Eggs – Farm fresh, free roaming are best! I can’t go into much detail on this post, but organic or cage-free labels at the grocery store can be deceiving and confusing. Pasture-raised is best. Do the best you can!
Fruit & Veggies – Fruits on a keto diet aren’t usually recommended, but occasionally berries are ok. Leafy greens are great to have on hand for salads in a pinch or to throw in smoothies. Avocados, once ripe, store really well in the refrigerator and are an amazing source of healthy fats and potassium (which is essential on keto!). Tomatoes and cucumbers are two of my favorites that I enjoy on salad or on their own with apple cider vinegar. Lemons and limes are great to add flavor to foods and sparkling water.
Bone Broth – Expensive to purchase, cheap to make. I always have this on hand. It’s great to drink on it’s own, but you can use in any recipe that calls for stock including soups, stews, gravy, casseroles, etc. I use my pressure cooker to make this super quick! (90 minutes). My favorite is using chicken bones after I roast whole chickens, add in some carrots and onion then fill to full line and that’s it! I let it naturally release pressure and cool down a bit before pouring in mason jars. If you don’t think you’ll use it in 3-4 days, you can freeze it as well.
Milk – Dairy milk has too many carbs for a ketogenic diet, but almond and coconut milk are great alternatives. Look for unsweetened almond, such as this Califia Farms (buy it at the grocery store, too expensive at Amazon!) and coconut milk that doesn’t contain carrageenan.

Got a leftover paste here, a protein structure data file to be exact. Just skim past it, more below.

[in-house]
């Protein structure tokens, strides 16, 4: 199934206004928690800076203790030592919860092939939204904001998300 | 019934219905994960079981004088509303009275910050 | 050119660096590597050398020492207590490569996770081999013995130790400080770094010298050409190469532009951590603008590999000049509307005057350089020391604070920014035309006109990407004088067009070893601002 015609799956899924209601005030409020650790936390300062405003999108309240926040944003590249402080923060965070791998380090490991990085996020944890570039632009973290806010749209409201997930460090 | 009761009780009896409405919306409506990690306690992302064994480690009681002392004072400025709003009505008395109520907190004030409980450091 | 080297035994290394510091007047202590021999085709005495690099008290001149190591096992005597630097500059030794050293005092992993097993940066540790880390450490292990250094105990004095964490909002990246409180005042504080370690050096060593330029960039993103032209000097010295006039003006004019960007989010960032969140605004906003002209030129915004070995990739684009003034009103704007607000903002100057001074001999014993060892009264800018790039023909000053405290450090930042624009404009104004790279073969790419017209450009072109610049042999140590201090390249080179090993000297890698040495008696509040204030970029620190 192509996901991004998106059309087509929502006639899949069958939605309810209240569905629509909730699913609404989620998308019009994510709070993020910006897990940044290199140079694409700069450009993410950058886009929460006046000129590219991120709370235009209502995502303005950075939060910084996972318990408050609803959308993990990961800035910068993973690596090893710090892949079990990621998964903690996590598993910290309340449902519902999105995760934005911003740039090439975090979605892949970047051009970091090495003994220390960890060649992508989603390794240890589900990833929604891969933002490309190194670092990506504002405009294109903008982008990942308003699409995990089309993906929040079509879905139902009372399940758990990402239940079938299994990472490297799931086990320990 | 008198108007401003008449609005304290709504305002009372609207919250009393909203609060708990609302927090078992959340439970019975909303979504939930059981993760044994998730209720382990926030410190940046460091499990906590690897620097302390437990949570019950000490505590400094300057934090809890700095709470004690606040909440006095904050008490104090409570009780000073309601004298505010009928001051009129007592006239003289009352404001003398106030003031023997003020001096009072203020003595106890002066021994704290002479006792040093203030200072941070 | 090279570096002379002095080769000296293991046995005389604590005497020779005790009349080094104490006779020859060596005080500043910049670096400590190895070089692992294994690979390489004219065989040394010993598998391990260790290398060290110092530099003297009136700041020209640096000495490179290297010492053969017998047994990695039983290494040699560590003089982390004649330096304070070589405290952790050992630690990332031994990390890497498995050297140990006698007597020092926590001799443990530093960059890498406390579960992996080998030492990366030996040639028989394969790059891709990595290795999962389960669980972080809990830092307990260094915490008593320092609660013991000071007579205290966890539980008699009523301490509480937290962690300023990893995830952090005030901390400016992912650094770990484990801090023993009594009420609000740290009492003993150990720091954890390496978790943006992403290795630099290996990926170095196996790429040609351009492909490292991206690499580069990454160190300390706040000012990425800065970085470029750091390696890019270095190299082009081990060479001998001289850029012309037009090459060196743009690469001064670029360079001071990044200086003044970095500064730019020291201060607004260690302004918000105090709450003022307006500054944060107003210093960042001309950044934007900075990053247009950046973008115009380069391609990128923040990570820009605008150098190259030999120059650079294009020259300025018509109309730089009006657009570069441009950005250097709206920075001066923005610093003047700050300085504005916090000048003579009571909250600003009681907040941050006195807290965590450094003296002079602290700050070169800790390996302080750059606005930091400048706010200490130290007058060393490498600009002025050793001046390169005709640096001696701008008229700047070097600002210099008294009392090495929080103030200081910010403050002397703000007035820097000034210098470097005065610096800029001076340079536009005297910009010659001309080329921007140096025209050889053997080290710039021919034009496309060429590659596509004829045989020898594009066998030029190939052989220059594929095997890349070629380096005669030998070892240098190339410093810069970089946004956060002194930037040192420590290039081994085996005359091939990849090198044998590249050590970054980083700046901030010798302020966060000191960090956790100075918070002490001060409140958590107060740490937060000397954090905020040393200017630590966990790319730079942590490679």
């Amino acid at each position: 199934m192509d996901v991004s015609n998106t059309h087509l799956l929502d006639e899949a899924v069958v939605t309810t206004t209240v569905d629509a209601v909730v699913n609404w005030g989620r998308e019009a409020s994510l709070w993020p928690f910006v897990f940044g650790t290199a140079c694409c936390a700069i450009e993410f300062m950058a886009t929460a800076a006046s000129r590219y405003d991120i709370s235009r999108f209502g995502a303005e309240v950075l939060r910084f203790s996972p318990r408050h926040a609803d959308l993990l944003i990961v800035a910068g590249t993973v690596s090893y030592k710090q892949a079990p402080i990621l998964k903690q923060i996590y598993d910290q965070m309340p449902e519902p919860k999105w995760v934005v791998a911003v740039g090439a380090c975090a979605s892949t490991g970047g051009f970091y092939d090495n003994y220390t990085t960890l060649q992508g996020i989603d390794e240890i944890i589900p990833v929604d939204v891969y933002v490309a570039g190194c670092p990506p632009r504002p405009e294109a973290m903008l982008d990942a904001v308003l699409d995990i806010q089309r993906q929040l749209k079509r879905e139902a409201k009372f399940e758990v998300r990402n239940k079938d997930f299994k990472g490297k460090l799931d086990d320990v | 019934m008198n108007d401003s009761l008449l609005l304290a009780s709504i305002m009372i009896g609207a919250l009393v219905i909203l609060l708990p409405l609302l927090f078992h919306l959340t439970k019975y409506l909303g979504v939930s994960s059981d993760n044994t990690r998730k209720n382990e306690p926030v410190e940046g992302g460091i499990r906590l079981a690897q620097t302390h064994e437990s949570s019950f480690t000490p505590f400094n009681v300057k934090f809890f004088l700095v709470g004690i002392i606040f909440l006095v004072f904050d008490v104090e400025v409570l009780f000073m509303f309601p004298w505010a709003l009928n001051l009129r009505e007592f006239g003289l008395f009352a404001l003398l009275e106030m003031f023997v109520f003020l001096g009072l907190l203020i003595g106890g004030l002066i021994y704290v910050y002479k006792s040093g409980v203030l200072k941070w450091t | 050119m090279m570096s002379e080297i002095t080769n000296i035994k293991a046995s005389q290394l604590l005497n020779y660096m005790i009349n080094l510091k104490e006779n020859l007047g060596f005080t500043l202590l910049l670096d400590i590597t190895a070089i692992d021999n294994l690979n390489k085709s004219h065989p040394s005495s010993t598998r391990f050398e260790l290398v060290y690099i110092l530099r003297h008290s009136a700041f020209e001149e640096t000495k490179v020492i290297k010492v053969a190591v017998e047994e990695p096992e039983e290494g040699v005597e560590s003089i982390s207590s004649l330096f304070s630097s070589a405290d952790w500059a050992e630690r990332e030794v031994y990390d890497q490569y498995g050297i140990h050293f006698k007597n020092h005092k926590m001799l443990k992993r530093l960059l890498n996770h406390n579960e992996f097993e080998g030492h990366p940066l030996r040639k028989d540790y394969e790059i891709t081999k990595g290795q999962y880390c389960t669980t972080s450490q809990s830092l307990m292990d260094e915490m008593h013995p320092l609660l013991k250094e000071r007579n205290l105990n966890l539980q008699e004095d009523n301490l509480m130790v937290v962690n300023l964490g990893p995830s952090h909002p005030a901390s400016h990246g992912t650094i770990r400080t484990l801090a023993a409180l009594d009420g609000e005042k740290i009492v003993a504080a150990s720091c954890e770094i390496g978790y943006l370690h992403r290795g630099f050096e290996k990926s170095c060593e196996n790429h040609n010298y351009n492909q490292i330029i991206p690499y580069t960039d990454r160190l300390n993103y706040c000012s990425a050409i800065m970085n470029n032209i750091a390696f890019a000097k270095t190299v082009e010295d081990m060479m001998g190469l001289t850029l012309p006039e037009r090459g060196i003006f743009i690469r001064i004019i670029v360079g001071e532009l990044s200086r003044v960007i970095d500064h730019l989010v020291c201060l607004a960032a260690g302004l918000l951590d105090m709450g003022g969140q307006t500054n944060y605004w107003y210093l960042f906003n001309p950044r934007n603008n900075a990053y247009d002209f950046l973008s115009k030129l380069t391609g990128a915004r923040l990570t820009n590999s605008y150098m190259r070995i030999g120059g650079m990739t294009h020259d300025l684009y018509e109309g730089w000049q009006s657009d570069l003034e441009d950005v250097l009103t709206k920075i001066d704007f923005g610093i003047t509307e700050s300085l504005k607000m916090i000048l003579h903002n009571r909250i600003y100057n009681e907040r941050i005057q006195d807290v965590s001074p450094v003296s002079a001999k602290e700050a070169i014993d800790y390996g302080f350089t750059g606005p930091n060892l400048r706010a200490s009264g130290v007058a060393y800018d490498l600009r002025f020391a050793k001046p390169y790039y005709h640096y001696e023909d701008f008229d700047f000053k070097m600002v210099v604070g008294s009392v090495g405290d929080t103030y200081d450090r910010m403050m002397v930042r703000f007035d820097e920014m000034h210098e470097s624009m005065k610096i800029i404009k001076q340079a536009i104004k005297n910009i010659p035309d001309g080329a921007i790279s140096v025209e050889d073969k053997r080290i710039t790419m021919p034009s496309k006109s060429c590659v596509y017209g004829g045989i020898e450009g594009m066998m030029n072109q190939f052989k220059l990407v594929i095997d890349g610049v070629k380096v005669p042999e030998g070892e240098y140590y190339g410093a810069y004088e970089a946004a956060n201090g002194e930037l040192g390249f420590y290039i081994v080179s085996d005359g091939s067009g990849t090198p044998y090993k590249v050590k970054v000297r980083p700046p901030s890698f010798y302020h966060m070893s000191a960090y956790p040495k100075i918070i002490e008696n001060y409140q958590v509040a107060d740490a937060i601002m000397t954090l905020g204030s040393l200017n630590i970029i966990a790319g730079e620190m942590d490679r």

Mayo – I swear, this is possibly the HARDEST thing to find at your local market with good quality ingredients that you want to eat! Most mayo is made out of soybean oil and/or canola oil, even the ones that are labeled “Olive Oil”. I’ve purchased a few avocado mayo’s and my favorite is this one. Rosemary isn’t my most favorite, so I make my own. Super easy – grab a glass jar, an egg (yes, including whites!), sea salt and 1 cup of oil (I prefer avocado). You can add ground mustard, 1-2 tsp vinegar or lemon or any other flavor here you desire. Use your immersion blender, press it down all the way to the bottom of the jar, power it on and hold there for 25-30 seconds. Once you see the mayo coming towards the top, slowly start raising the blender to the very top. You can blend it a bit more here, slowly moving the blender up and down to get it all mixed up. Make sure you shut it off before taking it out of the jar completely!
Meat – grass-fed ground beef, organic chicken and turkey. Grass-fed is best, but can be expensive. Call a local farmer and meat processor. If you can go in with a few people, you can get an amazing deal on some beef! We pay around $2.29/lb for every cut buying it direct!
Fish & Seafood – shrimp, cod and salmon are great to have on hand for versatile meals. I’m not a huge seafood eater, so I’m sure any wild-caught fish will do.
Fruit – Berries are pretty much my go to frozen fruit
Veggies – I prefer most of my vegetables fresh, but that’s not always possible. I stock up on broccoli, diced onions, diced green peppers and minced garlic (buy a bunch and mince it yourself, then freeze in tiny ice cube tray molds, each cube is approximately 1 clove of garlic. It’s perfect!)
What staples do you keep in your kitchen? Comment below!